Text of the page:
RALEIGH, N.C. (WNCN) – While the North Carolina law mandates a first responder or a licensed athletic trainer stand by at all high school football practices and games, finding enough trainers is hard to come by.
Que Tucker, interim director of the North Carolina High School Athletic Association, said part of the issue is finding trainers to work in smaller, more remote high schools.
“In remote areas of the state, people are not interested in being in smaller counties,” Tucker said.
Paying licensed trainers to be there for games and practices is also an issue because not every school has the financial resources to do so.
According to the North Carolina Athletic Trainers Association studies show:
- Three times as many catastrophic football injuries occur in high school as opposed to college
- North Carolina High schools have had nine student athlete deaths since 2008.
- Of the 48 high school athletes who died nationally in 2010, more than half were cardiac related. Other causes included three head injuries and heat-related injuries.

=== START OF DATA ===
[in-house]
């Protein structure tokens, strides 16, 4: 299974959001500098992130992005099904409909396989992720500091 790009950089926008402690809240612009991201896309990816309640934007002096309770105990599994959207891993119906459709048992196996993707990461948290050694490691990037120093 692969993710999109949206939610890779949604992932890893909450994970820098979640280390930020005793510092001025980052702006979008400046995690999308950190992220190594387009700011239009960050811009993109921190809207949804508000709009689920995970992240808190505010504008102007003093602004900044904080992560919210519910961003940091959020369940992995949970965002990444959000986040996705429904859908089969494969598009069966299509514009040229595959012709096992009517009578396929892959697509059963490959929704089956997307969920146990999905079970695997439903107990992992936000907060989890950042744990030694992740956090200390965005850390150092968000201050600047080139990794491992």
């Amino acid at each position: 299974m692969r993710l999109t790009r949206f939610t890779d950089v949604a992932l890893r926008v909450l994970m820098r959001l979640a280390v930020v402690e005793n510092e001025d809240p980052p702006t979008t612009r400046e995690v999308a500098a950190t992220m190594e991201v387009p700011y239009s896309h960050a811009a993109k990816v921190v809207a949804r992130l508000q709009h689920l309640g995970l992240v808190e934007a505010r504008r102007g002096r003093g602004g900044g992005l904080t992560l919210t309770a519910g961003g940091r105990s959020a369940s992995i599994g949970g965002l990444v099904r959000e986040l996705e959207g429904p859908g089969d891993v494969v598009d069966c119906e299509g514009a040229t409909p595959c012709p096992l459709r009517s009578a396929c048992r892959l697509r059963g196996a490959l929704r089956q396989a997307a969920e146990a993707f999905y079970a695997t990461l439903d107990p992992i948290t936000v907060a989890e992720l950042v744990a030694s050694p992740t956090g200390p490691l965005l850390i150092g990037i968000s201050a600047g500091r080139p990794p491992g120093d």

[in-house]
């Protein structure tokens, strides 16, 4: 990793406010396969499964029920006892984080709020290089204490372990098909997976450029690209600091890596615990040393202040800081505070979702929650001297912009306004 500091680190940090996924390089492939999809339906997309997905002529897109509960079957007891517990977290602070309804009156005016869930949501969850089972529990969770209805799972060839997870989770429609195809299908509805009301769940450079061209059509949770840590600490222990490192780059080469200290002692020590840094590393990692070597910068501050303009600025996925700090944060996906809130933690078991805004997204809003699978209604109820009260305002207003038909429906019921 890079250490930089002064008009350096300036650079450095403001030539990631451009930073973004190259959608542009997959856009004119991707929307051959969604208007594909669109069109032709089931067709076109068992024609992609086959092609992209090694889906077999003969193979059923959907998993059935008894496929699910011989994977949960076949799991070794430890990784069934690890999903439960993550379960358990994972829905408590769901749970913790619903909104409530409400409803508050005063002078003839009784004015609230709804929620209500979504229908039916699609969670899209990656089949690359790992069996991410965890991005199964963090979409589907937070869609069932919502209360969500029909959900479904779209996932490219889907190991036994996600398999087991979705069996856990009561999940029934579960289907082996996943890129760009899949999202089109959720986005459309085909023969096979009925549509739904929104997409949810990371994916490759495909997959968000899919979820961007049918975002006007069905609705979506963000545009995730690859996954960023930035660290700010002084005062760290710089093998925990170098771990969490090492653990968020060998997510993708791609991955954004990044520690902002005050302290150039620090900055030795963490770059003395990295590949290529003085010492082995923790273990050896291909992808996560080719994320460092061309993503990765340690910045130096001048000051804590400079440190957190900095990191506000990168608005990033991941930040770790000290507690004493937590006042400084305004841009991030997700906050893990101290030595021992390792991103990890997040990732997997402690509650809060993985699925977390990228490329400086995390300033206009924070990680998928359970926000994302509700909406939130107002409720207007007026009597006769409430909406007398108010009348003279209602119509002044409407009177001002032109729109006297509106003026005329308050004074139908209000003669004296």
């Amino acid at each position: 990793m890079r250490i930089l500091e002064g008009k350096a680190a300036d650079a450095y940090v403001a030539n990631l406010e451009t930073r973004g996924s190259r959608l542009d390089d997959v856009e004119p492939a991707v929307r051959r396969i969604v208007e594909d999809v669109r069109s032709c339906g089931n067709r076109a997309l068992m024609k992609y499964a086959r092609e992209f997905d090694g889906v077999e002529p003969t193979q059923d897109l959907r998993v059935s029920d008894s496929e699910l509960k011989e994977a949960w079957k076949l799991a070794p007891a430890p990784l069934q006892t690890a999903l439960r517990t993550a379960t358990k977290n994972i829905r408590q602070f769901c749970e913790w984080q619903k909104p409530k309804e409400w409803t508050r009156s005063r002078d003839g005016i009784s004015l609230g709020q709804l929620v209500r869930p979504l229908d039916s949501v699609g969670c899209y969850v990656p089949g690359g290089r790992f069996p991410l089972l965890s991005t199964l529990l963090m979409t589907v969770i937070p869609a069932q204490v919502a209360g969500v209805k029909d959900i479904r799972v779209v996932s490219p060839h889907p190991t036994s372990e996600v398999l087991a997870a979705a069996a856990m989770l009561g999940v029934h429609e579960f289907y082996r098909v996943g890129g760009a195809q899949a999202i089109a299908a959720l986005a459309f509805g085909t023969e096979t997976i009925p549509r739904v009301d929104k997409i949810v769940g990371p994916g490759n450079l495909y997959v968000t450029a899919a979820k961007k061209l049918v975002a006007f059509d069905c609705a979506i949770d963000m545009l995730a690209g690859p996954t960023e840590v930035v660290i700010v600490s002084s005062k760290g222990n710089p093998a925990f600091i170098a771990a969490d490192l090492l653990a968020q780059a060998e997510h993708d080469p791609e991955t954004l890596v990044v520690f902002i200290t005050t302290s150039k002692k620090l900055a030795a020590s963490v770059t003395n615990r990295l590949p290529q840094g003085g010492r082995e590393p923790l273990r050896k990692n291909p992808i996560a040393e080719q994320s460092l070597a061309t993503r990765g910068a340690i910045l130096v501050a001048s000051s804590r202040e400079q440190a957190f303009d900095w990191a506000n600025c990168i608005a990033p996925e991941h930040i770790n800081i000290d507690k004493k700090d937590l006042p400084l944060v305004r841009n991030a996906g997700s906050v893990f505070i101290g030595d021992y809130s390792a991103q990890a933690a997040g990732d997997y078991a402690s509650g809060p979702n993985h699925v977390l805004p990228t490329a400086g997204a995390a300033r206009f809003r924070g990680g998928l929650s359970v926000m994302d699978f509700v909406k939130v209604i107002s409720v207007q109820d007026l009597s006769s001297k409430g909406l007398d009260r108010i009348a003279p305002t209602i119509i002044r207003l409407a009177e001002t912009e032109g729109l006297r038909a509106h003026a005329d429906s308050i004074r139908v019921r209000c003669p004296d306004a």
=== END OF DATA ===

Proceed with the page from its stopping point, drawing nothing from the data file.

Even if there is no licensed trainer at a game, first responders should be able to deal with most situations, Tucker said.
“They have to be CPR certified. They have to have taken first aid course specific to athletes,” Tucker said.
Ambulances are not mandated to be stationed at games. Schools must pay for one to be on the sidelines.
“In Charlotte/Mecklenburg, they pay to have a vehicle at every one of the home contests,” Tucker said.
At other games in rural areas, some EMS will do a standby.
“In a small system where there is only one high school in the county and it’s the only thing going on on a Friday night, that ambulance will station itself and they becomes the dispatch point,” Tucker said.
Currently the NCHSAA is in the beginning stages of s study to see how many of its member schools have certified trainers available.